Welcome back to another post in my "First Observe, Then Serve" series. To participate in this online discussion, please see my first post of this series with all the information on what to expect over the next four weeks! Feel free to join our Facebook group, as well, where people from all walks of life are joining the conversation.
The story for this week comes from Luke chapter 7. Towards the end of His earthly life, the Savior was invited to eat dinner at one of the Pharisee's homes. He went, and while they were eating, a woman came and started anointing Christ.
The host, Simon, was appalled. He thought to himself that if Jesus really was who He claimed to be, He would NEVER allow a sinner to serve Him. Christ perceives what His host is thinking and tells a story about a man who forgives two debtors. One was forgiven a 500 pence debt, the other a 50 pence debt. The Savior then asks, "Tell me therefore, which of them will love him most?" To which Simon replies, "I suppose that to whom he forgave most."
The Savior tells Simon that he is correct. He points out that, as host, there were some very important duties that Simon had neglected. This woman, a sinner, filled that role. He then tells the woman that her sins are forgiven and that she may go in peace.
I love this story. It is very short and to the point, but is also profoundly deep when looked at more closely. The Savior knew that this woman would be reviled because of her sins. The Pharisees are oh so good at finding fault. Yet the Savior allowed her to serve Him. And then, later one, He stood up for her and showed that He understood her motives.
We are all sinners, yet we all should be striving to serve. How much easier is it to serve when we know people are not questioning our motives? What if we all decided to think the best of each other instead of trying to place our own motives at the feet of those who serve? It is a hard thing to do. We all have opinions, so we all think our way is the best way most of the time. For myself, this story is a lesson that I need to allow others their agency and serve how they see fit. When it's my time to serve in the same capacity, I will hope they will afford me the same courtesies.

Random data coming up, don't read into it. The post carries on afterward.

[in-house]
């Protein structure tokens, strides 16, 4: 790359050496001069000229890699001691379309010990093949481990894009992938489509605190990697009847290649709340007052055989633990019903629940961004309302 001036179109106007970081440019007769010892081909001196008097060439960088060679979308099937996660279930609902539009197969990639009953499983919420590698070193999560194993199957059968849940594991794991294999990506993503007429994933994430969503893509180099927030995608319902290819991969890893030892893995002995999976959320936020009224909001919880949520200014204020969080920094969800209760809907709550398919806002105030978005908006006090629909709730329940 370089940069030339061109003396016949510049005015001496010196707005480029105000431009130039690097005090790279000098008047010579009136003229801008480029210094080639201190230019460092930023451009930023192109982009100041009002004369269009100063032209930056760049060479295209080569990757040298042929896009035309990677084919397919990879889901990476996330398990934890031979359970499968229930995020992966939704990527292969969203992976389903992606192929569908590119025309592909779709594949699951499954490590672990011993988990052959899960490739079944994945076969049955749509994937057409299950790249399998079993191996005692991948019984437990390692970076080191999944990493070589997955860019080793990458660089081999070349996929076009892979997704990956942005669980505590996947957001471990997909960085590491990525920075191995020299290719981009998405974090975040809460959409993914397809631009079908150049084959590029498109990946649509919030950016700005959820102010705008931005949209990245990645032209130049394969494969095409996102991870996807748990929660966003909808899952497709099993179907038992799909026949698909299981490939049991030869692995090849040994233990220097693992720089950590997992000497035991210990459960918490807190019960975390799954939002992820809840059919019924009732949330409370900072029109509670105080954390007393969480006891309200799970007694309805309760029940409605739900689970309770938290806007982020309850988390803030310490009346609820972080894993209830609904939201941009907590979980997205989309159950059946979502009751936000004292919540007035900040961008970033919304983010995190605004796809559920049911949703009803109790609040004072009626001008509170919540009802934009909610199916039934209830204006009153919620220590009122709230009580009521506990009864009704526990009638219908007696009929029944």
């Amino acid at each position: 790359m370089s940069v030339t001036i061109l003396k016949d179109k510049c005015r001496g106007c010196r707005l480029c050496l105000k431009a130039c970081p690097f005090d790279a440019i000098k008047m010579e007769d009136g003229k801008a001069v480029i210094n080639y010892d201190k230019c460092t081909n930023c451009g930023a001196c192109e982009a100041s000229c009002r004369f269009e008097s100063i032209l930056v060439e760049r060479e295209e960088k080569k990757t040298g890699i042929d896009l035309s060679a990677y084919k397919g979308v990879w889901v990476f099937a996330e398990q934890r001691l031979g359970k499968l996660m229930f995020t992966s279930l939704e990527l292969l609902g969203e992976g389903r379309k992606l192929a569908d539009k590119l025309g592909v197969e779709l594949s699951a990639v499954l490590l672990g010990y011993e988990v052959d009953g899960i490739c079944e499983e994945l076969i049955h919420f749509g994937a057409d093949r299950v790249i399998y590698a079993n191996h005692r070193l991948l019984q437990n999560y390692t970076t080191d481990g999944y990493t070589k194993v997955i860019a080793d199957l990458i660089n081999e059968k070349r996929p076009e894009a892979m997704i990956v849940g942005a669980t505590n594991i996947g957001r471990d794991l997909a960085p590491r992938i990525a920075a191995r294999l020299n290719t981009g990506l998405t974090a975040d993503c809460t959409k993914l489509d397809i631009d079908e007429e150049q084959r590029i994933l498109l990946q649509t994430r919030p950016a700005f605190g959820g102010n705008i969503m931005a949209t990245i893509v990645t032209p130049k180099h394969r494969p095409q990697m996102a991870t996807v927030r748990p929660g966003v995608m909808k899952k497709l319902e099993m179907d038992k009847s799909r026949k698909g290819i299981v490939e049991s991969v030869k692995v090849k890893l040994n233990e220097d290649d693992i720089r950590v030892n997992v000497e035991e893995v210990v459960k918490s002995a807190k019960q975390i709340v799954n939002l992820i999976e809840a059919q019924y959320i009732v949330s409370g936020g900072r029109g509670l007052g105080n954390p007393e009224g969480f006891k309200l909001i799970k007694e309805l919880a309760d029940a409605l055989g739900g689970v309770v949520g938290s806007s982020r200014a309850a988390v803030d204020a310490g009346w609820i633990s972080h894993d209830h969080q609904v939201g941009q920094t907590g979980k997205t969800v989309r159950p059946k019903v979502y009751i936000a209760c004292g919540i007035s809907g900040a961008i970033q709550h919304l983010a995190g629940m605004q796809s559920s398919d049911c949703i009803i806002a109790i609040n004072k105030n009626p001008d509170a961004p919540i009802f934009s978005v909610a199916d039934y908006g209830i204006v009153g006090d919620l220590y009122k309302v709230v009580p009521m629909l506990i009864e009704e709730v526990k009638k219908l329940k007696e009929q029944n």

The other important part I see here is that Christ forgives the woman. He knew her sins, but He forgave. Why? Because of love. Always love. Isn't that beautiful? The Savior loves us SO MUCH that He is willing to forgive us of anything. We just have to believe in Him and act accordingly.
I ran across a quote earlier today that really struck me. C.S. Lewis once said, "We all agree that forgiveness is a beautiful idea until we have to practice it." The Savior is our ultimate example in this. Let us allow others to serve us, and forgive them their weaknesses as they do so. We ALL have them, right?! I know I do. I feel that forgiveness is such an amazing act of service--not only for the one being forgiven, but for ourselves, also. And it's something we can do to serve every single day!
That is all I have for you today, friends! So, what do you see in this story about the need to first observe, then serve? I can't wait to hear your thoughts! Feel free to email me, comment below, or join our Facebook group. Do what you are comfortable with! I'll be back next Tuesday with the next story in this series. Until then, HUGS and prayers sent your way! :)
P.S.: Please make sure that you keep all comments uplifting and kind. Assume the best of each other and read all comments in a positive manner. I truly believe that anyone commenting is only seeking to be understood and heard, not offend. :)